The Mahabharata
  Srimad Bhagavatam

  Rig Veda
  Yajur Veda
  Sama Veda
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  Bhagavad Gita
  Sankara Bhashya
  By Edwin Arnold

  Brahma Sutra
  Sankara Bhashya I
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  Ramanuja SriBhashya


  Agni Purana
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  Markandeya Purana
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  Manu Smriti

  Bhagavad Gita
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See for the online version with illustrations, music and links to the previous translation: http://bhagavata.org/


"The Story of the Fortunate One" 


CANTO 10 - part III:

Summum Bonum

Chapter 46
Uddhava Spends the Night in Gokula Talking with Nanda

Chapter 47 The Gopî Reveals Her Emotions: The Song of the Bee

Chapter 48 Krishna Pleases His Devotees

Chapter 49 Akrûra's Mission in Hastinâpura

Chapter 50 Krishna Uses Jarâsandha and Establishes the City of Dvârakâ

Chapter 51 The Deliverance of Mucukunda

Chapter 52 The Lords Leap Down from a Mountain and Rukminî's Message to Lord Krishna

Chapter 53 Krishna Kidnaps Rukminî

Chapter 54 Rukmî's Defeat and Krishna Marries

Chapter 55 The History of Pradyumna

Chapter 56 How the Syamantaka Jewel Brought Krishna Jâmbavatî and Satyabhâmâ

Chapter 57 Satrâjit Murdered, the Jewel Stolen and Returned Again

Chapter 58 Krishna also Weds Kâlindî, Mitravindâ, Satyâ and Bhadrâ

Chapter 59 Mura and Bhauma Killed and the Prayers of Bhûmi

Chapter 60 Lord Krishna Teases Queen Rukminî

Chapter 61 Lord Balarâma Slays Rukmî at Aniruddha's Wedding

Chapter 62 Ûshâ in Love and Aniruddha Apprehended

Chapter 63 The Fever in Conflict and Bâna Defeated

Chapter 64 On Stealing from a Brahmin: King Nriga a Chameleon

Chapter 65 Lord Balarâma in Vrindâvana and the Stream Divided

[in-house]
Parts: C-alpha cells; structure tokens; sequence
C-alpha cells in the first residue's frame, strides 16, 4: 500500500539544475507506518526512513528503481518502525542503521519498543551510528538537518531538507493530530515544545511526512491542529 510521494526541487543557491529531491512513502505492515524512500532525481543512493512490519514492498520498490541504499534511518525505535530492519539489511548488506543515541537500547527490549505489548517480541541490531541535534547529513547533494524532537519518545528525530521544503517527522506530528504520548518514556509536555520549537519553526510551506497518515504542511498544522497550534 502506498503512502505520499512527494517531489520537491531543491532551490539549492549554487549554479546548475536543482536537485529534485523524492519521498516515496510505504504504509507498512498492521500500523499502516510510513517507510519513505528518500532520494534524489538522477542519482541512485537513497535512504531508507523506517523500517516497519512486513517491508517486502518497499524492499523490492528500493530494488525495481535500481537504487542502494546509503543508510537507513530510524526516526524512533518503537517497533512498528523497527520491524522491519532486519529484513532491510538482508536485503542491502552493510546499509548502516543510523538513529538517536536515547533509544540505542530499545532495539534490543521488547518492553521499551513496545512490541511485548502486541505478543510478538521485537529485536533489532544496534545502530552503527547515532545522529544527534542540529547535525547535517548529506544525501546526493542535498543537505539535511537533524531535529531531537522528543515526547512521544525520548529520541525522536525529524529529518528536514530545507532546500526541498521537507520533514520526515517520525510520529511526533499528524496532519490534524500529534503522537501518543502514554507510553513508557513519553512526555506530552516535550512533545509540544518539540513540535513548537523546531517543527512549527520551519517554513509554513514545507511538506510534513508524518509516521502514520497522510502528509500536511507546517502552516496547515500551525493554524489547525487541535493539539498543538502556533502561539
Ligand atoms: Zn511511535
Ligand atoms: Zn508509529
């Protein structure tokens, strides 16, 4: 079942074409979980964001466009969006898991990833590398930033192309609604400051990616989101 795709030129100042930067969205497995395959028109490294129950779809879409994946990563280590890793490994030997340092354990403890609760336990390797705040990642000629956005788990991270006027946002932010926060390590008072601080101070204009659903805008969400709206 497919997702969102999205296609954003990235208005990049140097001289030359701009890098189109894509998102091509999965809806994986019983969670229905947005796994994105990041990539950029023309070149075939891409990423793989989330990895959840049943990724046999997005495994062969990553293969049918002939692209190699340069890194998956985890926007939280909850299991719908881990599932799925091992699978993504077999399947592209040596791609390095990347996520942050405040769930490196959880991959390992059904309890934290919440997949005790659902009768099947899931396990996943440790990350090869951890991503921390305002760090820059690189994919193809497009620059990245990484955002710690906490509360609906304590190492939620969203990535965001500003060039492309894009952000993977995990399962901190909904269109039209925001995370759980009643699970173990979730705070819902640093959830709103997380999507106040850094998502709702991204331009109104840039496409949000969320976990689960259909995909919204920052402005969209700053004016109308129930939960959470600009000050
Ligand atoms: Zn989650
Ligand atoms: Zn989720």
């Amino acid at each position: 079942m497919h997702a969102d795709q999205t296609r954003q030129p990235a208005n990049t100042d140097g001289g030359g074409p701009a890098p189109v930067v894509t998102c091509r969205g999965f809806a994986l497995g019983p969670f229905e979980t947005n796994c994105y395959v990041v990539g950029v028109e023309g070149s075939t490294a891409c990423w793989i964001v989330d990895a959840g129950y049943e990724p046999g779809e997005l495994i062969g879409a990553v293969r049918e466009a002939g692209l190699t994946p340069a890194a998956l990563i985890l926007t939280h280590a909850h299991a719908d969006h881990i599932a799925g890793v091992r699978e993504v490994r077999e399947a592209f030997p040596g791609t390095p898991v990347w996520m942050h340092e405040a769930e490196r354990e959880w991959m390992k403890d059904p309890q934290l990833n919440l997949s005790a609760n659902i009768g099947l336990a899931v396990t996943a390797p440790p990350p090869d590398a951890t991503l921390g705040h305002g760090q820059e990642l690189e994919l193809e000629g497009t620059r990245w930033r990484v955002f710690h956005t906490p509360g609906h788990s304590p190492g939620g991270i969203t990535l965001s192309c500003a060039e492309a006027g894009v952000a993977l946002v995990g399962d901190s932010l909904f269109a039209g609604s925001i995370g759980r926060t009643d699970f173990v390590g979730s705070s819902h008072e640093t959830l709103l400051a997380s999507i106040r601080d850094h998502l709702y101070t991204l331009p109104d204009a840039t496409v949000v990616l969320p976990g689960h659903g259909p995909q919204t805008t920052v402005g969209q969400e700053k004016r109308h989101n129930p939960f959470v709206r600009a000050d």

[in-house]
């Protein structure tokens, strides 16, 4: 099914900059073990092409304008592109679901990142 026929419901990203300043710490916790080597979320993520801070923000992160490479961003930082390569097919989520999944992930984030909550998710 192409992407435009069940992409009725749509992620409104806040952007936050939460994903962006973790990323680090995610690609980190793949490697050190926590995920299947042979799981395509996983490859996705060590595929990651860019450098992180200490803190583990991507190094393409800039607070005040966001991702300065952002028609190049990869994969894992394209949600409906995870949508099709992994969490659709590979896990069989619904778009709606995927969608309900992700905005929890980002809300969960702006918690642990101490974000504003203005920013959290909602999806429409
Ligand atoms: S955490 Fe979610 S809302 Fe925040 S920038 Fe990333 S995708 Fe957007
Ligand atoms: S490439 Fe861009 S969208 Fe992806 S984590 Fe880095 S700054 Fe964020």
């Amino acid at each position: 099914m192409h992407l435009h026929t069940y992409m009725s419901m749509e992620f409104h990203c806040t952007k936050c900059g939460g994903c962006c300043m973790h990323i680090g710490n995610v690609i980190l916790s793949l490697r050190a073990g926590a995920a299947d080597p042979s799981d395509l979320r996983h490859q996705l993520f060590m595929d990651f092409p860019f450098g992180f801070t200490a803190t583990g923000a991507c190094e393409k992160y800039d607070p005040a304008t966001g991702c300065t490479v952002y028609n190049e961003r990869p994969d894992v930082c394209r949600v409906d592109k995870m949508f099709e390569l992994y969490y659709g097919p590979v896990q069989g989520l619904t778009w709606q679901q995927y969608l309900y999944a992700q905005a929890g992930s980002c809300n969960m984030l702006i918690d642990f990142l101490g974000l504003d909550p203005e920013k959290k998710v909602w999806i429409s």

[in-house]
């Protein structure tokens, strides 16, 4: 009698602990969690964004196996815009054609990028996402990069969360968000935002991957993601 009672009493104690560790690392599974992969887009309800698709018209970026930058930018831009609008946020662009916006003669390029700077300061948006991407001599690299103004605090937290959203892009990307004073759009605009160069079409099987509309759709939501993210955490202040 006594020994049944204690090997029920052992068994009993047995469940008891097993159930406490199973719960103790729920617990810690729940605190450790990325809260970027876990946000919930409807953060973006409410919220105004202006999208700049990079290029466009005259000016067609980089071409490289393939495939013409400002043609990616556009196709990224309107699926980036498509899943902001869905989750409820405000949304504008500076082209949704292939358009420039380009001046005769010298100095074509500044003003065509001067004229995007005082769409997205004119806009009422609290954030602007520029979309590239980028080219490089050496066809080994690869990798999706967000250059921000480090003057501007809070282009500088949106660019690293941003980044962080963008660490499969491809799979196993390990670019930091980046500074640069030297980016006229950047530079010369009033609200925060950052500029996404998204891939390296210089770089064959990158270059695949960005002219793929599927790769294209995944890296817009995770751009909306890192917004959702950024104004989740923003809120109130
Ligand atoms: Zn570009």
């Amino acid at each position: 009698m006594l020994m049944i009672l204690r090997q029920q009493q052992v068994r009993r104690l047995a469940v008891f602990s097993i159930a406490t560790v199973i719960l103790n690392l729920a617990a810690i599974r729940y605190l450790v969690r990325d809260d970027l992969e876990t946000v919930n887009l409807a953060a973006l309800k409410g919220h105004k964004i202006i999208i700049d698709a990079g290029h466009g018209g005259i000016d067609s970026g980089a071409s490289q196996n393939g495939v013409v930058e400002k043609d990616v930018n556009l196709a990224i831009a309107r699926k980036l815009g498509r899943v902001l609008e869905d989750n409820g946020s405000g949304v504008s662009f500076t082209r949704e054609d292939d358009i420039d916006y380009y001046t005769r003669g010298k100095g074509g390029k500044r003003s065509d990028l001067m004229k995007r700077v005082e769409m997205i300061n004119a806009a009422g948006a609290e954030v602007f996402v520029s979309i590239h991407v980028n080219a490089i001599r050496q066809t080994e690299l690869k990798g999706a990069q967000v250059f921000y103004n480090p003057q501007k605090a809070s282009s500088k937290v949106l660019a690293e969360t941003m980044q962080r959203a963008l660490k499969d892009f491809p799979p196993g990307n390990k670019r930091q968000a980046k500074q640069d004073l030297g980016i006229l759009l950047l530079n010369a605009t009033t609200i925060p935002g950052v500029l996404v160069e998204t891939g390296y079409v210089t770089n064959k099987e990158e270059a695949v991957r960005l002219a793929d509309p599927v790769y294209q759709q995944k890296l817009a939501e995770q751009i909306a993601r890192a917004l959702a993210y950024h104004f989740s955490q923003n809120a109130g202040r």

Chapter 66 The False Vâsudeva Paundraka and His Son Consumed by Their Own Fire

Chapter 67 Balarâma Slays the Ape Dvivida

Chapter 68 The Marriage of Sâmba and the Kuru City Dragged Trembling of His Anger



 Chapter 46

Uddhava Spends the Night in Gokula Talking with Nanda

(1) S'rî S'uka said: 'The best adviser of the Vrishnis was Krishna's beloved friend Uddhava [see also 3.2], a direct disciple of Brihaspati of the finest intelligence. (2) To him, His dearmost unique devotee spoke some day the Supreme Lord Hari, who removes the distress of the surrendered, taking his hand into His. (3) 'Please Uddhava, o gentle one, go for the satisfaction of My parents to Vraja and relieve, by carrying My messages, the gopîs from the mental pain of being separated from Me. (4) They absorbed in Me, with their minds fixed on Me, made Me the purpose of their lives abandoning everything physical [of husband, home and children, see 10.29: 4]. Understanding those who for My sake left behind this world and its moral obligations, I sustain them who have Me alone as their beloved and dearmost Self. (5) The women of Gokula remembering Me, their dearest object of love being far away, my best, become stunned being overwhelmed by the anxiety of separation [see also B.G. 2.62-64]. (6) The cowherd women fully dedicated to Me, with My promises to return do with great difficulty hold on, somehow keeping their lives going.'